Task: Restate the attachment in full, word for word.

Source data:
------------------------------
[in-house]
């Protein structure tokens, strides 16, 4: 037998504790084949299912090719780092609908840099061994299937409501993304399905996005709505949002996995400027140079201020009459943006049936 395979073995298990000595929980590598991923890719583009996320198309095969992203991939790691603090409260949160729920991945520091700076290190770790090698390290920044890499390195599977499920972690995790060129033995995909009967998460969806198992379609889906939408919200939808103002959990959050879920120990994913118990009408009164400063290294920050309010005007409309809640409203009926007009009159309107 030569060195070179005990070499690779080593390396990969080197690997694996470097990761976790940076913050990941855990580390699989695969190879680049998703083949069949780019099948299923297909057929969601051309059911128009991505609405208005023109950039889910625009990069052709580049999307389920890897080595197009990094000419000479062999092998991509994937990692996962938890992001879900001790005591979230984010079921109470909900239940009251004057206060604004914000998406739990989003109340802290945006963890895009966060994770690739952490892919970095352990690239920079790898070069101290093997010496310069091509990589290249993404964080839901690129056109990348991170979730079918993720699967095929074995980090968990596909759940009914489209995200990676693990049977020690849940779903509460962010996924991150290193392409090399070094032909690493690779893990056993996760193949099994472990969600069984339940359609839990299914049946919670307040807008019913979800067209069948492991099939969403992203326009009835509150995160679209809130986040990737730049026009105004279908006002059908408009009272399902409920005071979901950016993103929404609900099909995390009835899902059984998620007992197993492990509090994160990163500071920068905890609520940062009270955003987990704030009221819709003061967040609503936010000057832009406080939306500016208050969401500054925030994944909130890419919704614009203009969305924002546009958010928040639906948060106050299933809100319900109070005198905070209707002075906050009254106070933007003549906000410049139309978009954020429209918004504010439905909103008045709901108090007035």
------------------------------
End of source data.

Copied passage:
[in-house]
């Protein structure tokens, strides 16, 4: 037998504790084949299912090719780092609908840099061994299937409501993304399905996005709505949002996995400027140079201020009459943006049936 395979073995298990000595929980590598991923890719583009996320198309095969992203991939790691603090409260949160729920991945520091700076290190770790090698390290920044890499390195599977499920972690995790060129033995995909009967998460969806198992379609889906939408919200939808103002959990959050879920120990994913118990009408009164400063290294920050309010005007409309809640409203009926007009009159309107 030569060195070179005990070499690779080593390396990969080197690997694996470097990761976790940076913050990941855990580390699989695969190879680049998703083949069949780019099948299923297909057929969601051309059911128009991505609405208005023109950039889910625009990069052709580049999307389920890897080595197009990094000419000479062999092998991509994937990692996962938890992001879900001790005591979230984010079921109470909900239940009251004057206060604004914000998406739990989003109340802290945006963890895009966060994770690739952490892919970095352990690239920079790898070069101290093997010496310069091509990589290249993404964080839901690129056109990348991170979730079918993720699967095929074995980090968990596909759940009914489209995200990676693990049977020690849940779903509460962010996924991150290193392409090399070094032909690493690779893990056993996760193949099994472990969600069984339940359609839990299914049946919670307040807008019913979800067209069948492991099939969403992203326009009835509150995160679209809130986040990737730049026009105004279908006002059908408009009272399902409920005071979901950016993103929404609900099909995390009835899902059984998620007992197993492990509090994160990163500071920068905890609520940062009270955003987990704030009221819709003061967040609503936010000057832009406080939306500016208050969401500054925030994944909130890419919704614009203009969305924002546009958010928040639906948060106050299933809100319900109070005198905070209707002075906050009254106070933007003549906000410049139309978009954020429209918004504010439905909103008045709901108090007035």